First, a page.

Supreme Court of India came into existence on 26th January 1950.
Guardian of the Constitution:
The Constitution of India is the supreme law of the land and the Supreme Court is its interpreter and guardian.
It does not allow the executive or the Parliament to violate any provision of the Constitution.
It can also review any action of the Government, which allegedly violates any provision of the Fundamental Rights.
This power of the Supreme Court is called Judicial Review.
If it finds a violation of any provision of the Constitution, it may declare the concerned law as null and void.
It is on the basis of this power of Judicial Review of the Court that it is called guardian of the Constitution.
It is ‘a champion of liberties’ and ‘a watchdog of democracy’.
Protector of Fundamental Rights:
The Court has a concurrent right with the High Courts to issue directions, orders, and writs for enforcement of Fundamental Rights.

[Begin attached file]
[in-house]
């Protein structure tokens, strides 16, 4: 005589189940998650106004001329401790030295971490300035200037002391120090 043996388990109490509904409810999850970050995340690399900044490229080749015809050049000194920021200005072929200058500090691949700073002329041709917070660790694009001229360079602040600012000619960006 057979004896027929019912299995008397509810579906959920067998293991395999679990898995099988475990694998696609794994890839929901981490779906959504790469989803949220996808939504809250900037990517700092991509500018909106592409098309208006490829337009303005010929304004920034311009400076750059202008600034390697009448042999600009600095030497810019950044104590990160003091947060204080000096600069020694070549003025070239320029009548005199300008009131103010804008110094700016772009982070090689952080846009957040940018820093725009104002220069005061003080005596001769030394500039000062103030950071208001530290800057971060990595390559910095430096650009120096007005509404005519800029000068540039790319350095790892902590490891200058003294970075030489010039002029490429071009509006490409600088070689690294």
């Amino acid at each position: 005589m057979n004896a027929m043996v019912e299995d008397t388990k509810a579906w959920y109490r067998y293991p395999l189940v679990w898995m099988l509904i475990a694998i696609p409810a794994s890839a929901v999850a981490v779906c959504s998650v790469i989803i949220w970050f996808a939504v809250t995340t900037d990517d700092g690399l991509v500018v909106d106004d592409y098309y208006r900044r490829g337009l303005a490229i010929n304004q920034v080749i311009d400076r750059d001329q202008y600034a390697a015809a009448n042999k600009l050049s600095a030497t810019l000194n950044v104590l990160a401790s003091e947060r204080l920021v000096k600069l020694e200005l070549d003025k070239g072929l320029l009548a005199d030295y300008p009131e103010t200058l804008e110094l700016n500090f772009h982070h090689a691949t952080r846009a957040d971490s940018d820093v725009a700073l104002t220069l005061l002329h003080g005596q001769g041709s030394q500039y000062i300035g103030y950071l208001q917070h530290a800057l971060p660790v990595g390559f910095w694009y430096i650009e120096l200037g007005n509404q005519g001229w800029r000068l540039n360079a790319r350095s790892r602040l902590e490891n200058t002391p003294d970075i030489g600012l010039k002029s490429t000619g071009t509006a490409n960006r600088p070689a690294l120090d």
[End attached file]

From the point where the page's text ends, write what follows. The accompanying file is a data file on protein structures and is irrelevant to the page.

These are in the nature of the writs of Habeas Corpus, Mandamus, Prohibition, Certiorari and Quo Warranto.
These writs make the Supreme Court a protector and guarantor of fundamental rights.
The idea is that in case of violation of a law or right, the Court may issue directions for compliance with the Constitution.
The Supreme Court has the right to declare a law passed by the legislature null and void if it encroaches upon our fundamental rights.
It has rejected many legislations that violated fundamental rights.
Writ –It is an order issued to a lower Court or a functionary of the State to take steps to restore the rights of the people.
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